Polishing the Professional

Impairment-Related Work Expenses

BECAUSE OF MY DISABLING IMPAIRMENT, I HAVE TO PAY FOR CERTAIN ITEMS SO I CAN WORK. HOW DO THESE EXPENSES AFFECT MY SSI?

In most cases, you can deduct the out-of-pocket costs of these items, which are called impairment related work expenses (IRWE), from the amount of earnings used to figure your SSI benefit.

This means that SSA does not reduce your SSI benefit as much because they do not count all of your earnings.

WHAT ARE SOME EXAMPLES OF IRWE THAT CAN BE DEDUCTED?

If you work, we may deduct your out-of-pocket expenses for items such as medicine, medical supplies, medical devices, service animals, assistive technology that people with disabilities use for employment-related purposes, such as software applications, computer support services, and special tools which have been specifically designed to accommodate the person’s impairment and disposable items such as bandages and syringes when figuring the amount of your earned income.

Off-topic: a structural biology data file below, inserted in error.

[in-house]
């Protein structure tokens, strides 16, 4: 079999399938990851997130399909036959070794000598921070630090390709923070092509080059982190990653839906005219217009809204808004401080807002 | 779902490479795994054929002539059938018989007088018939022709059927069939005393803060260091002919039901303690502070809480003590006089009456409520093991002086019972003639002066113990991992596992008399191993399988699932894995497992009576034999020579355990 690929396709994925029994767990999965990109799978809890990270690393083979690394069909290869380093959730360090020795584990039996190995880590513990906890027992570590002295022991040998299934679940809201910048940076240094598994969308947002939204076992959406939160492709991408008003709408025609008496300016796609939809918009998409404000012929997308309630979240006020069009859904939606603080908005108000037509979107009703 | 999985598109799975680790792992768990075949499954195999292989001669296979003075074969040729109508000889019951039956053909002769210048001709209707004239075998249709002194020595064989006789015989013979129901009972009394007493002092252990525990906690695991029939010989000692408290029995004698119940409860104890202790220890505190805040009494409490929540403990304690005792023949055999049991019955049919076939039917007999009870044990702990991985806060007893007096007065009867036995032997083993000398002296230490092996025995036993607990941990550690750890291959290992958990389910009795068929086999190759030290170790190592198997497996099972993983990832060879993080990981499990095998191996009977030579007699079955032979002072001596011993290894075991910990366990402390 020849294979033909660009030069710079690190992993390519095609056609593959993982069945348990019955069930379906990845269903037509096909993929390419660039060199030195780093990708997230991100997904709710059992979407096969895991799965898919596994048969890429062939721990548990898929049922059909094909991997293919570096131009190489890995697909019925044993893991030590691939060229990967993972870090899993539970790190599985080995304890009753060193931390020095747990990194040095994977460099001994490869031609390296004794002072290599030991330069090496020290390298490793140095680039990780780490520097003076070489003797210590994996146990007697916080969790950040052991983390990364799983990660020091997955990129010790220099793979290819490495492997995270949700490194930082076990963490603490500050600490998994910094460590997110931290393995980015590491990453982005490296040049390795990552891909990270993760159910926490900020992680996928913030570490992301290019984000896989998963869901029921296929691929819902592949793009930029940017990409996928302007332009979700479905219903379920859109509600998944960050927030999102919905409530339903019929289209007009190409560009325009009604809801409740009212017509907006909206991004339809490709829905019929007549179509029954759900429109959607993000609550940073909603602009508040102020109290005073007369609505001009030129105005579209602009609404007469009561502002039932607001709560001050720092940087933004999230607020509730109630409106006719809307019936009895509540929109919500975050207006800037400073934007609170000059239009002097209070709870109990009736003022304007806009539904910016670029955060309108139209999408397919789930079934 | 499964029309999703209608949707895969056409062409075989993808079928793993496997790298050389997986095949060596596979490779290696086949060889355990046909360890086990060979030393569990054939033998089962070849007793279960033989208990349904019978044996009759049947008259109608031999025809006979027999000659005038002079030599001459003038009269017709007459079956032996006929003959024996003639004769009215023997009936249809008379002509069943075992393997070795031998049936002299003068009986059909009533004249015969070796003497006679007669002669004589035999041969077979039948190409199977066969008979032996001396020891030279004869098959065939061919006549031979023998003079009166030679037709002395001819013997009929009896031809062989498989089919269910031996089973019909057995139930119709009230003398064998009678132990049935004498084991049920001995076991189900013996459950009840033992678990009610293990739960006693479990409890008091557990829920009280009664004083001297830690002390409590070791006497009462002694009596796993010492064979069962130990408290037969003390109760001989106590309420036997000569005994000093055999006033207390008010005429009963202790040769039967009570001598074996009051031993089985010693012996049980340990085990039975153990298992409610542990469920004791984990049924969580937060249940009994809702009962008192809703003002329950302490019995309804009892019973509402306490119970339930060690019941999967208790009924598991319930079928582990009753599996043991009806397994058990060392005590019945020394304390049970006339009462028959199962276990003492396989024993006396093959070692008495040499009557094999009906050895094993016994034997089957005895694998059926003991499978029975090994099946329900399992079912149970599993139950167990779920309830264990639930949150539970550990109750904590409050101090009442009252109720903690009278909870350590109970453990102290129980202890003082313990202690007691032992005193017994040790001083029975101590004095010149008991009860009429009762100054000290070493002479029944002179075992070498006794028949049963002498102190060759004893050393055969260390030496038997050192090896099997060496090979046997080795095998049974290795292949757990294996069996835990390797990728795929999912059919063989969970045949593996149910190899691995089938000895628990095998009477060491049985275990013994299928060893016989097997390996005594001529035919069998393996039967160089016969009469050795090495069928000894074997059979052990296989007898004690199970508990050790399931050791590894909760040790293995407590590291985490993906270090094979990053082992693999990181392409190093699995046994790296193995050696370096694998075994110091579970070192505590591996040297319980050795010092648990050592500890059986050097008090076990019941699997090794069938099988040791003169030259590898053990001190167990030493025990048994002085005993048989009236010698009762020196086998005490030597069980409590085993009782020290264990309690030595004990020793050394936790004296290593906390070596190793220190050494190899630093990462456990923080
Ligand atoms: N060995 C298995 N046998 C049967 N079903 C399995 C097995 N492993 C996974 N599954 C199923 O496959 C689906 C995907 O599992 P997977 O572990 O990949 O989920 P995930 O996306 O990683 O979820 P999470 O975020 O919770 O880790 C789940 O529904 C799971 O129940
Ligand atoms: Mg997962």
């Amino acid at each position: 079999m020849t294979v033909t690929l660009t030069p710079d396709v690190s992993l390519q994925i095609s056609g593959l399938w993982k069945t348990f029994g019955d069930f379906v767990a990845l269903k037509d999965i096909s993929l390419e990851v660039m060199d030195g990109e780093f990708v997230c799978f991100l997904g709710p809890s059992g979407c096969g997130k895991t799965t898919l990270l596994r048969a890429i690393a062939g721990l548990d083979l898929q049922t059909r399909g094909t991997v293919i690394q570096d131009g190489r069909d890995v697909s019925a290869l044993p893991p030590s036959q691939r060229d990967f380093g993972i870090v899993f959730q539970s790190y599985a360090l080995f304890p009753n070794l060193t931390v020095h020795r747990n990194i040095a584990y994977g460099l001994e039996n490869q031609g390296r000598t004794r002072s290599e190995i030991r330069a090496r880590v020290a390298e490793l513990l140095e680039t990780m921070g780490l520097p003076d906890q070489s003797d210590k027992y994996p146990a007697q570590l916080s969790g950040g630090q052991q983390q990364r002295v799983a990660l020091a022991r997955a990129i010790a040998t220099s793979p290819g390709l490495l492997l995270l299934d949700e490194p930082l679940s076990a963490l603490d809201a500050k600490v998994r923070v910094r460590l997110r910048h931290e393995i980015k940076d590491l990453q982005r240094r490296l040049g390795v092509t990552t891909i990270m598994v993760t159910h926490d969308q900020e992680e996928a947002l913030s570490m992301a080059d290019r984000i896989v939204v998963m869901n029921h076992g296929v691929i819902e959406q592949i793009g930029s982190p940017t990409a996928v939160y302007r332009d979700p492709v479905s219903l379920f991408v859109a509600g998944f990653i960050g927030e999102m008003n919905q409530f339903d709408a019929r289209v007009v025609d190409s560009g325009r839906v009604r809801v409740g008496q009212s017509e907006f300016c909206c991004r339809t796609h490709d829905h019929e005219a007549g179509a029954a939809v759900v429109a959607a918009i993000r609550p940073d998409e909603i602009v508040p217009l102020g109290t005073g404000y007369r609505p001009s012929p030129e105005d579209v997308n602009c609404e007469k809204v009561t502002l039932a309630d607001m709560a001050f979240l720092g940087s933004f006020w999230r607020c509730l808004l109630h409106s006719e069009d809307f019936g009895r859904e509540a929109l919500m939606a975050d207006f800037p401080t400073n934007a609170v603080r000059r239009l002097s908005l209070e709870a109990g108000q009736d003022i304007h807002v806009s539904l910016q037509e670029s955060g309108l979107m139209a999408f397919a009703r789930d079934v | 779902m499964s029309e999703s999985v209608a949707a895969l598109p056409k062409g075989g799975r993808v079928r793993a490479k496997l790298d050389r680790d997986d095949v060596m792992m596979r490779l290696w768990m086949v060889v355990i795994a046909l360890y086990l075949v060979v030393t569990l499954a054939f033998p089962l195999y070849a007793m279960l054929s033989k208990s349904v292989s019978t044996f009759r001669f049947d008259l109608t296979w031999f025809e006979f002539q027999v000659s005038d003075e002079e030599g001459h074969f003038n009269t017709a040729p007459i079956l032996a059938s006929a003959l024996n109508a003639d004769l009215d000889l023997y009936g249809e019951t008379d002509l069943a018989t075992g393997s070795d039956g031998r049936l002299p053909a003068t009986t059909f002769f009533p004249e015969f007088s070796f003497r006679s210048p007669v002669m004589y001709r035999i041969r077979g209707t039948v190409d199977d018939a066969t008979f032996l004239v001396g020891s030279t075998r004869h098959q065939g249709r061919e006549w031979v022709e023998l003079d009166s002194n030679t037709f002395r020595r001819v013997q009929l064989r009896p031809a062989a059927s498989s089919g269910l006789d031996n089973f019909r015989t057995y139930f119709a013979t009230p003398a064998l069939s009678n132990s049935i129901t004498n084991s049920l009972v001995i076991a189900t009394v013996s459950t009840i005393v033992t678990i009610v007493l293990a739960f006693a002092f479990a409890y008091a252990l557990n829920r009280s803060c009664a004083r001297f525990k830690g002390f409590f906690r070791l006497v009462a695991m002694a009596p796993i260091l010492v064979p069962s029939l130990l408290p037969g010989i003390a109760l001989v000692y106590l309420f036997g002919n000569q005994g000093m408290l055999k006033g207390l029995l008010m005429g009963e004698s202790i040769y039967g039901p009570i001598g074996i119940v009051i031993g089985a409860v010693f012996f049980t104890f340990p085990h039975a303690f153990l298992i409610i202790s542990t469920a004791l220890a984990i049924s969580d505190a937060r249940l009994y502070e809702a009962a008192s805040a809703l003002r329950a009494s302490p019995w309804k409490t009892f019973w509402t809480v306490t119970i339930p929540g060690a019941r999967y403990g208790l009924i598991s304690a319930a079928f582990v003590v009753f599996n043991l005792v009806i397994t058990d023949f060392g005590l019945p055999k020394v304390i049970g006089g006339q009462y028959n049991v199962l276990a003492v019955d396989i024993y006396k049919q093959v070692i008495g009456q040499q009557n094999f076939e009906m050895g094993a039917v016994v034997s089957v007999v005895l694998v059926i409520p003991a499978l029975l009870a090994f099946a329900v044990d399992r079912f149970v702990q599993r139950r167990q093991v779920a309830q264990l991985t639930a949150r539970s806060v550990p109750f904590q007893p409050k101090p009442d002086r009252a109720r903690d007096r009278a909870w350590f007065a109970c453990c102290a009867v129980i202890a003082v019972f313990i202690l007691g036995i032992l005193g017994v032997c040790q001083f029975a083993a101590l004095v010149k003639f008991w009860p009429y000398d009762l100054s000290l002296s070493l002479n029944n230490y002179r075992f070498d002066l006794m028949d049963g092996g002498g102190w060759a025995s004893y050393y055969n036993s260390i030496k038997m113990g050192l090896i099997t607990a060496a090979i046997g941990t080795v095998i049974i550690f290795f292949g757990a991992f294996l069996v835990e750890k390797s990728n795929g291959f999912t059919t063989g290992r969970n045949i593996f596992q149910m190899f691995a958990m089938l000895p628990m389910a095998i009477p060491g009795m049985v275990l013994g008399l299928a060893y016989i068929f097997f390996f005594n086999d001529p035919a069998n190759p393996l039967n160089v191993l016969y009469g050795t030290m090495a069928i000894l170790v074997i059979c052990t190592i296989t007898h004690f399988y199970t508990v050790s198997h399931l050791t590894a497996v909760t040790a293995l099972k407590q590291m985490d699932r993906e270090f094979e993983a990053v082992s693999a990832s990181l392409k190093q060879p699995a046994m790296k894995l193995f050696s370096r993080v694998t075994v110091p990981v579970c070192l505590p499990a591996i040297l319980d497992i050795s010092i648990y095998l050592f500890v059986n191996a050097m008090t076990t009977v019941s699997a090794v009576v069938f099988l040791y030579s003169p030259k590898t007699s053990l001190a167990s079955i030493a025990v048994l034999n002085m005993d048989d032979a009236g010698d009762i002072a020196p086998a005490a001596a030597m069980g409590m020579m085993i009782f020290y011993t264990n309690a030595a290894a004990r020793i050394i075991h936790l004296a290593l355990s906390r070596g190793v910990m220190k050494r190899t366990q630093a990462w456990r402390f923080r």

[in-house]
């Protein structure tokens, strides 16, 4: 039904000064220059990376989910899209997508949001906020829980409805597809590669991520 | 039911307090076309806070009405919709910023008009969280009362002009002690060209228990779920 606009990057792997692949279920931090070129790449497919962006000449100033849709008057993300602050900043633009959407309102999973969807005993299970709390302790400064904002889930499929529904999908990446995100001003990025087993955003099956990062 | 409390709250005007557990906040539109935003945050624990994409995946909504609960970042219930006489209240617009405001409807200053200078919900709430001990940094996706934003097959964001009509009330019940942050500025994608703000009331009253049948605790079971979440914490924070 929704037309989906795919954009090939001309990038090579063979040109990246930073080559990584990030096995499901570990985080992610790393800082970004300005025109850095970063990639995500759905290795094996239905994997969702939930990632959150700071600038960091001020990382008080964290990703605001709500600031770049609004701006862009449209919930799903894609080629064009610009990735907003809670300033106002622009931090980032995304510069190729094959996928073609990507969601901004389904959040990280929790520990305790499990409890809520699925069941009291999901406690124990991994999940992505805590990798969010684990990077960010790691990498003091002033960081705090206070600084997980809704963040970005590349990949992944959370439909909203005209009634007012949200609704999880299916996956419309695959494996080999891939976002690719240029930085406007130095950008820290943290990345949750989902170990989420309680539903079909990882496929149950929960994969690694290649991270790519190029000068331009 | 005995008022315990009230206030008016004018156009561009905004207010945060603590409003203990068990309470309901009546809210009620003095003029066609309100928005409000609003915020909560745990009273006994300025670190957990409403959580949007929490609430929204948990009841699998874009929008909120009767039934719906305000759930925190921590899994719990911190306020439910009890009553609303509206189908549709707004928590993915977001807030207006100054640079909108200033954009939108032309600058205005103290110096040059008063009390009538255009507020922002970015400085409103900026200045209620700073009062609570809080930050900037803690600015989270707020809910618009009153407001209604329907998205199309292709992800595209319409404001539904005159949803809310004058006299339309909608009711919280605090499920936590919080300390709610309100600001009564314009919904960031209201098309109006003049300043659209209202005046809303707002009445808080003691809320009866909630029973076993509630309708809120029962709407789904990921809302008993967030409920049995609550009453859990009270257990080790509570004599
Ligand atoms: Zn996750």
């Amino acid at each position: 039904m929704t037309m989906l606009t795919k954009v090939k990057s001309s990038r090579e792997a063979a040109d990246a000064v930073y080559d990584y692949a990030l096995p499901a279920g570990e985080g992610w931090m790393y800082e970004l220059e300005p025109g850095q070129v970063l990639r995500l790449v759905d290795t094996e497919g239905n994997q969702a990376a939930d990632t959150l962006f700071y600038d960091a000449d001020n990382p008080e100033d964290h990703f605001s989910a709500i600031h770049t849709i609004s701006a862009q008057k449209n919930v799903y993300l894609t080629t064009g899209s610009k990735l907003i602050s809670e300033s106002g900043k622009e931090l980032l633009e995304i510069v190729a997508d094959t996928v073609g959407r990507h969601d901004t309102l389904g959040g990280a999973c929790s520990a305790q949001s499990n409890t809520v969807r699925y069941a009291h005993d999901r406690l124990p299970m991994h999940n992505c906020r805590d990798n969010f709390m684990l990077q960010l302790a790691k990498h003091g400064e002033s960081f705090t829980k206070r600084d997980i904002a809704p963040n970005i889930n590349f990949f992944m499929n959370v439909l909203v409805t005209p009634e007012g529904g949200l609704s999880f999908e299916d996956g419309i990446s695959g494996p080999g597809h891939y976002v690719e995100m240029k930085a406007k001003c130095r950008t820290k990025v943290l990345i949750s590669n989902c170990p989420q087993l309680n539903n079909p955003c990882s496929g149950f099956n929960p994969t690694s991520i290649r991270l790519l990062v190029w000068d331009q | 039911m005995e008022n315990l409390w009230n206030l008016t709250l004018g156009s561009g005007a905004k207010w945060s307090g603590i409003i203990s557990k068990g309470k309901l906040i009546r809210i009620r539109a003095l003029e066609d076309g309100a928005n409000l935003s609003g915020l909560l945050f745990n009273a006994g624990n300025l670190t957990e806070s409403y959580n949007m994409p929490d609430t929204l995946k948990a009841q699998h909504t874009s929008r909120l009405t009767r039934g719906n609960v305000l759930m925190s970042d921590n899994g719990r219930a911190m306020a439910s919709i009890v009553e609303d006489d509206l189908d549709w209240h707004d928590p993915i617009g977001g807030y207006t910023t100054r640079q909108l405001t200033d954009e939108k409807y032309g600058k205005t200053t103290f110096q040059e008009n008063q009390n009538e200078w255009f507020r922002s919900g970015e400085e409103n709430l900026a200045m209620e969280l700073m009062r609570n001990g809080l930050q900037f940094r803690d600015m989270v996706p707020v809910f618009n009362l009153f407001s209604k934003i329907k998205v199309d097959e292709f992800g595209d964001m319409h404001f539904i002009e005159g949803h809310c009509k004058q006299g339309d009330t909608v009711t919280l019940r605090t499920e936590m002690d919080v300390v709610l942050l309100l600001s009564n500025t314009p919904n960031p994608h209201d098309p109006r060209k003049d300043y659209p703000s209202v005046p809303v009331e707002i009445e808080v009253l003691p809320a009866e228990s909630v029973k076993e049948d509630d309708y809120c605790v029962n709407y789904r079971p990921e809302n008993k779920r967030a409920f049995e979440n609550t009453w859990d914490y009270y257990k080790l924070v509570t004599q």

You may also be able to deduct your out-of-pocket expenses for medical services such as counseling, doctors’ visits and some attendant care services charged for preparing you for work, attending to you while you are at work, or getting you to and from work.  You may also deduct certain out-of-pocket expenses for transportation and modifications to your home, car, or van to allow you to work.

The expense must not be reimbursed by any other source and must be related to your disabling impairment(s) and needed in order for you to work.

WHAT IF I NEED THE ITEM OR SERVICE BOTH ON AND OFF THE JOB?

Generally, it does not matter if you also need the item or service for daily living. For example, the cost of a wheelchair usually can be deducted from the earnings we might count even though the wheelchair is used for both daily living and work.

ARE THERE ANY OTHER RULES THAT MAY HELP?

A person who is disabled may also use other SSI work incentives, such as a Plan to Achieve Self-Support (PASS) and continued Medicaid coverage while working.

(Source: SSA)

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